Steaming up to the Summit
The train line, which is Britain’s highest Rack Railway, has been in existence since 1896 taking over 12 million visitors in that time from Llanberis to the summit of Snowdon, the highest mountain in Wales and England standing at 3,560ft/1,085 metres.
Today there are three steam locomotive departures a day from May to the end of September with a heritage carriage that seats 34 passengers, and diesel locomotives every 30 minutes from March to the end of October with carriages that seat 60 passengers. And the return journey on both takes two and a half hours which includes a 30 minute stop at the Summit.
We opted for the nostalgic mode of Steam travel and booked ourselves on the 9.30am train. You are advised to get there half an hour before the train departs and having seen how busy the station was with train goers as well as walkers it definitely does pay to get there as early as you can, especially as we were one of the last cars to get onto the car park nearest the station at 9am.
Seats for the steam train are allocated and initially we were disappointed to be on the land side of the mountain but we needn’t have been as we still saw the amazing views, plus we had the bonus of having some jaw-dropping views of Ceunant Mawr waterfall and Llanberis Pass on our side. Once everyone was settled in their seats and we’d had a very short health and safety talk, there was a toot of the engine and off we went. If you’re used to hurtling through life at a million miles an hour this sedate mode of transport is very relaxing and great fun, and if you download the brilliant interactive App beforehand you can read all about your journey as you progress up to the Summit.
Soon after you leave Llanberis, the train crosses the first of two viaducts across the Afon Hwch river where the Ceunant Mawr waterfall can be seen before you then pass Waterfall station which used to be a local family’s home. Look up ahead through the carriage and you’ll catch glimpses of the track as well as your first view of Snowdon’s Summit. To the right you’ll see Moel Elio, named after a 4th Century Irish King.
The train then passes Hebron Station which is named after the nearby Hebron Chapel. To the right is a large and ruined farm at the bottom of Cwm Brwynog or Valley of Reeds which historians claim was the hunting ground for wild boar.
As the train climbs higher Moel Hebog can be seen in the distance above the village of Beddgelert. Moel Hebog means Hill of the Falcon and this is home to the Peregrine Falcon, the world’s fastest animal. To its north is a cave where it is believed that Owain Glyndwr, the leader of the last Welsh rebellion against the English is meant to be waiting to rise and lead his people once more!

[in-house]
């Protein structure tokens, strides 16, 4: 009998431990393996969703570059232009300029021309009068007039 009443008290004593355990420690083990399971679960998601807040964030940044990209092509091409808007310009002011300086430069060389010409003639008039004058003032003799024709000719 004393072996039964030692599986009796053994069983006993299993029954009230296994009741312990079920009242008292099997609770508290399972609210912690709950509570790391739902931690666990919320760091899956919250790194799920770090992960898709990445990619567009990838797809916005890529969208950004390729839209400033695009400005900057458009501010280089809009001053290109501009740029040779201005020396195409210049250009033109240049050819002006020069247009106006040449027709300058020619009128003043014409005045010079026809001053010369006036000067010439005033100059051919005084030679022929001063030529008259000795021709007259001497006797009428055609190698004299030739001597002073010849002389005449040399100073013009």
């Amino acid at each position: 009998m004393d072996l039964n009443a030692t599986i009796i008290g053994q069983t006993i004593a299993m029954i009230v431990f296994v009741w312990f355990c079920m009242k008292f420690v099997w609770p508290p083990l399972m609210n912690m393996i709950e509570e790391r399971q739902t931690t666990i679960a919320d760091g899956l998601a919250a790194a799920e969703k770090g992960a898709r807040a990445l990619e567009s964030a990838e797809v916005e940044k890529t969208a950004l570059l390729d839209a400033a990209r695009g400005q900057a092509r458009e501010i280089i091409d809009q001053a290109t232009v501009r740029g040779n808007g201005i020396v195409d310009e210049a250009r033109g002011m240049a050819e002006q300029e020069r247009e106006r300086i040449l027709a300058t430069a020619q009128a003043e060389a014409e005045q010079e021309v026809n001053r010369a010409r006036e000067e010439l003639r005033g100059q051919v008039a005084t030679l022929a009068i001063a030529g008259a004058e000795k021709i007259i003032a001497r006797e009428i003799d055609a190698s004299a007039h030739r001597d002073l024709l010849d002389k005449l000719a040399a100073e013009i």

At the Halfway Station there’s a short stop for the steam engine to re-fill its water tanks. From here you can see walkers on the Llanberis Path to the right, and Moel Cynghorion, the Mountain of Councillors, rising on the far side of the Valley. Beyond the Halfway Station are remnants of one of the largest medieval settlements in Wales and the black volcanic rock face of Clogwyn du’r Arddu rising in the distance.
As the train leaves the station it approaches the dramatic and sheer edge of Rocky Valley, a rock-littered landscape with spectacular views down to the valleys and Llanberis Pass. To the right through the valley you can see views of the Llyn Peninsula as you head towards Clogwyn Station. This is the highest the trains go to in early Spring, and it has superb views over Llanberis Pass and Clogwyn du’r Addu cliffs. Keep an eye out for the huge boulders which are rumoured to be the home of a witch named Canthrig Bwt who would try to catch children climbing on the rocks!
Your journey then proceeds to the Summit and you disembark at Hafod Eryri, the UK’s highest visitor centre for a 30 minute stop. Hafod Eryri opened in 2009 and it is estimated that it receives half a million visitors a year so if you want to climb up to the cairn make sure you don’t leave it to the last minute! The building was built to withstand all that the mountainous weather throws at it while also blending in to its natural surroundings. It’s clad in oak and granite with panoramic windows so everyone can see the stunning views to the valleys below, and as well as having lines of poetry from Gwyn Thomas, the National Poet of Wales at the time built into the building there’s also a plaque bearing The Imperial Hotel’s name as we were one of the many sponsors that helped Hafod Eryri become a reality. There’s also a café with a good selection of hot and cold drinks and snacks and a Summit gift shop.
The weather on our trip was fabulous and by the time we’d walked around the centre and admired the spectacular views it was sadly time to hop on board the train for the return journey. By then there was a constant stream of walkers making it up to the summit and we couldn’t help sparing a thought to the man who rode to the top on a penny-farthing bicycle in 1884! Other modes of transport that have made it to the top are a car in 1904 and a motorcycle in 1912 and in 2009, Bryn Terfel, the reclaimed Welsh opera singer managed to get a grand piano up to the summit where he performed My Little Welsh Home!
Return tickets for the Heritage Steam Experience are £39 for adults aged 16+ and £29 for children aged 3-15. The Diesel Service is £30 for adults aged 16+ and £21 for children aged 3-15 for return trips or if you fancy taking the train up but walking down it’s £23 for adults and £18 for children. And as demand is very high we recommend you book as early as you can on the Snowdon Mountain Railway website.